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New Horiz. 1995 Aug;3(3):439-47.

Hyperventilation therapy for severe traumatic brain injury.

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Brain Trauma Research Center, University of Pittsburgh Medical Center, PA., USA.


The management of brain swelling that frequently occurs following severe traumatic brain injury (TBI) presents a difficult challenge for physicians treating these patients. A traditional cornerstone for the treatment of post-traumatic brain swelling has been prophylactic hyperventilation to reach PaCO2 levels of 25 to 28 torr. While there are anecdotal reports of improvement in intracranial pressure (ICP) and neurologic functioning following institution of this therapy, the only prospective, randomized trial of its use has found worse outcomes in those treated with prophylactic hyperventilation therapy for 5 days. That hyperventilation therapy might exacerbate secondary brain injury seems likely based on abnormalities in cerebral blood flow (CBF) and metabolism which result from TBI, and the potential for hyperventilation to worsen those abnormalities. Both global and regional CBF are critically reduced, and metabolism increased, during the first several hours and days after injury. As a result, focal ischemia is common following severe TBI. Hyperventilation causes a further decrease in CBF, often without a concomitant reduction in ICP. In some cases, TBI also causes an increase in cerebral vascular responsivity to hypocapnia, increasing the drop in regional CBF that occurs with hyperventilation. Thus, there is a well defined physiologic basis for expecting hyperventilation to cause worsened clinical outcomes following TBI. While this therapy clearly is indicated for the management of acute neurologic deterioration or intracranial hypertension refractory to all other forms of medical therapy, hyperventilation is no longer recommended as a first-line therapy for intracranial hypertension or as prophylactic therapy following severe TBI.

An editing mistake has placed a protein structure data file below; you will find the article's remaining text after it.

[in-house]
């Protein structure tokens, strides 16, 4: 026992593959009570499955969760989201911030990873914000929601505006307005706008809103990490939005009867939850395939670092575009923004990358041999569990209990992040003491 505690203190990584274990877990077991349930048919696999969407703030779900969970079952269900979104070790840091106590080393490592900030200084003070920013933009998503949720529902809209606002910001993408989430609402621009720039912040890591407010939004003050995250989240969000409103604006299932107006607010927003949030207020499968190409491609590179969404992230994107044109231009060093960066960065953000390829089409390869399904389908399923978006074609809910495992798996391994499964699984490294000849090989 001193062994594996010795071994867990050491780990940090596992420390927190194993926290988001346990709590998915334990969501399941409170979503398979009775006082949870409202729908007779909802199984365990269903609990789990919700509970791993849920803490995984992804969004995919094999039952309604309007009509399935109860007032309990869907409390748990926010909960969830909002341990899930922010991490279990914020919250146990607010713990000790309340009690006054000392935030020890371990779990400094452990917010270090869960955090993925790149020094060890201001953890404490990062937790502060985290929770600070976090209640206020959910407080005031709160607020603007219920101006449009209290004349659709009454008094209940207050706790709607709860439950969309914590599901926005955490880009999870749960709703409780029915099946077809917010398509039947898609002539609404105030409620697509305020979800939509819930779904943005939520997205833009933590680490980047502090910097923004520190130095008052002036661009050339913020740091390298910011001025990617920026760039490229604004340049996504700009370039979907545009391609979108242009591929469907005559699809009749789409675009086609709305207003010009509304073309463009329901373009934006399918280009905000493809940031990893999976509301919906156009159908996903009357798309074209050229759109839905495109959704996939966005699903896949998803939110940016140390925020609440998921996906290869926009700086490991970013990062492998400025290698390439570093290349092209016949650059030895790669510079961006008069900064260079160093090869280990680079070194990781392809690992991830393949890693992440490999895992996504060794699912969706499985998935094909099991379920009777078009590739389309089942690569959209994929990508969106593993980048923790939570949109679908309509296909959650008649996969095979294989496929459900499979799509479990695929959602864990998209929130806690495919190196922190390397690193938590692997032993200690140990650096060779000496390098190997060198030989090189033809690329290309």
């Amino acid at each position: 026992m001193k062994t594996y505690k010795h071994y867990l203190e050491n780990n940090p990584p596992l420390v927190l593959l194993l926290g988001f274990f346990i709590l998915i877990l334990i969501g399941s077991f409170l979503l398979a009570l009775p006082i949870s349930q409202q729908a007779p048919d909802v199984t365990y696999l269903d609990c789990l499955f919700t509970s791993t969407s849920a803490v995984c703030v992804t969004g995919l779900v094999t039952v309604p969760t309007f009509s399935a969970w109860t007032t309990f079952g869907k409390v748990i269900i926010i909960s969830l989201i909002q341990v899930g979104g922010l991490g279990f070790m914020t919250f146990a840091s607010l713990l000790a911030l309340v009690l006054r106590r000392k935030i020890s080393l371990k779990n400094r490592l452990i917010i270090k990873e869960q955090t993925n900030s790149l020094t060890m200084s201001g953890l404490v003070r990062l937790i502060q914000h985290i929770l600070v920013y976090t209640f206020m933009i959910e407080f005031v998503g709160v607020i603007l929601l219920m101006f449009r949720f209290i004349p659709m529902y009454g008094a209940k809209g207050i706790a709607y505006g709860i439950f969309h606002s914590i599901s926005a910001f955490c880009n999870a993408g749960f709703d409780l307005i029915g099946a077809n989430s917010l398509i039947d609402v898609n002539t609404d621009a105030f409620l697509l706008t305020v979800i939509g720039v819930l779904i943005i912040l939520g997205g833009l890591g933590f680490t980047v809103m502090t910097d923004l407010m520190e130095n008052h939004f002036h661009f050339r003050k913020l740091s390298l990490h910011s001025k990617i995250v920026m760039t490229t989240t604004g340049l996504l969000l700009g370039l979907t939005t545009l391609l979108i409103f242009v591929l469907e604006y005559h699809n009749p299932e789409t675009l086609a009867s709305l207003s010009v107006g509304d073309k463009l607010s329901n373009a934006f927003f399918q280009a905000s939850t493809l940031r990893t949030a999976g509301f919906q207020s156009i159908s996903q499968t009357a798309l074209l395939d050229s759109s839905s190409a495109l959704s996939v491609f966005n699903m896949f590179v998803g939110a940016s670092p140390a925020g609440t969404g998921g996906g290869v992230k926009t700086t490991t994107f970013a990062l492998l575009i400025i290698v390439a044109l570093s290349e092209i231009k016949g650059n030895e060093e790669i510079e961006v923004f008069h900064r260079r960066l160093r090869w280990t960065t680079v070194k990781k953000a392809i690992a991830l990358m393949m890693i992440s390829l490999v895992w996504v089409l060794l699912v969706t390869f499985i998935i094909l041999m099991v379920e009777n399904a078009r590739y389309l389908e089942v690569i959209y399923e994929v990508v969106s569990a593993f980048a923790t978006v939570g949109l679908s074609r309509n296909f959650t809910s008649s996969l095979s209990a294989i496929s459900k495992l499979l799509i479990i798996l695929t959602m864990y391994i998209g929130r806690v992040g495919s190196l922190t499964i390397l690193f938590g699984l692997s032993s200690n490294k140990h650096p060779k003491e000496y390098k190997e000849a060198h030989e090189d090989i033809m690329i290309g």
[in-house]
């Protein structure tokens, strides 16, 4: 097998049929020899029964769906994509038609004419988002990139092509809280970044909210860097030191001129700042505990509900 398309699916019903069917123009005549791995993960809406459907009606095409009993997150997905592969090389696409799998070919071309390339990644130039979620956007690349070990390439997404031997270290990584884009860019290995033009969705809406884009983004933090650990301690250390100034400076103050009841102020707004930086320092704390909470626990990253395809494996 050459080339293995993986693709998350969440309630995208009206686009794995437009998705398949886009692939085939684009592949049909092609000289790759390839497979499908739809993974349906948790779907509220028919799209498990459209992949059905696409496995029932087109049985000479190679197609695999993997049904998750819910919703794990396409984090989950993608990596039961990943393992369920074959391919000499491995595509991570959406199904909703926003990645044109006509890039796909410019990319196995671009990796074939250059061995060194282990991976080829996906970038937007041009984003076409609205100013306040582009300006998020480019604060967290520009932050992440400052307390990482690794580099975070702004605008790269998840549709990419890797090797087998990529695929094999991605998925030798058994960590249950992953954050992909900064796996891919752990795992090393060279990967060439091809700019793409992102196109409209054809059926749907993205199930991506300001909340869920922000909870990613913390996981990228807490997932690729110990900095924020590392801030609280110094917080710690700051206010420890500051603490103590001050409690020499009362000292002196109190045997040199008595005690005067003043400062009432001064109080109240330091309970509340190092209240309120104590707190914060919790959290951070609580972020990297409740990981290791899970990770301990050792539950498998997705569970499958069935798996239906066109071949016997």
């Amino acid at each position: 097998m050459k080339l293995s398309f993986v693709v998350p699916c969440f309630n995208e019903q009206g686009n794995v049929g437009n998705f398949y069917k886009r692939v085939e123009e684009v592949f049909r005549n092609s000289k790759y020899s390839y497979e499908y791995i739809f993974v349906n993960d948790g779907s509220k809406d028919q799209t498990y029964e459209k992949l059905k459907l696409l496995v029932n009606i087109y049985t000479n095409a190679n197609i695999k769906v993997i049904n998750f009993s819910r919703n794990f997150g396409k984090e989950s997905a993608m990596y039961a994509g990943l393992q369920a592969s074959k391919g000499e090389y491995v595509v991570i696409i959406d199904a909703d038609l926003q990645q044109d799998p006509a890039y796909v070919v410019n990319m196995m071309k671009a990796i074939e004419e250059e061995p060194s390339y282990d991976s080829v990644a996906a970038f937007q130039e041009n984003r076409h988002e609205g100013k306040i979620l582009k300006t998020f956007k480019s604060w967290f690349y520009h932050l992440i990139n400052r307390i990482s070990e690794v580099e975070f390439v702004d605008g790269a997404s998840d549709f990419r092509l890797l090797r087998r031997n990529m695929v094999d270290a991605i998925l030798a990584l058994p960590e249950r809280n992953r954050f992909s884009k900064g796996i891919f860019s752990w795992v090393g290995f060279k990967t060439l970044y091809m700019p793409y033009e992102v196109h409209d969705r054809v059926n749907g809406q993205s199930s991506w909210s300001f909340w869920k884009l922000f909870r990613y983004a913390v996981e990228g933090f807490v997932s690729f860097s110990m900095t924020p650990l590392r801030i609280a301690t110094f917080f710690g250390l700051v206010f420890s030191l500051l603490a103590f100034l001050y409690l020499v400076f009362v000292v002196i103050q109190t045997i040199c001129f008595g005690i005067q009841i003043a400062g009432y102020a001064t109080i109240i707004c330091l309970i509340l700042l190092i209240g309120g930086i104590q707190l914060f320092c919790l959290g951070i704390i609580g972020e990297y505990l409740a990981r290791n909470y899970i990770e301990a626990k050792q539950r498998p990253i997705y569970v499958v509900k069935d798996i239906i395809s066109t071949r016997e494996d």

[Indexed for MEDLINE]

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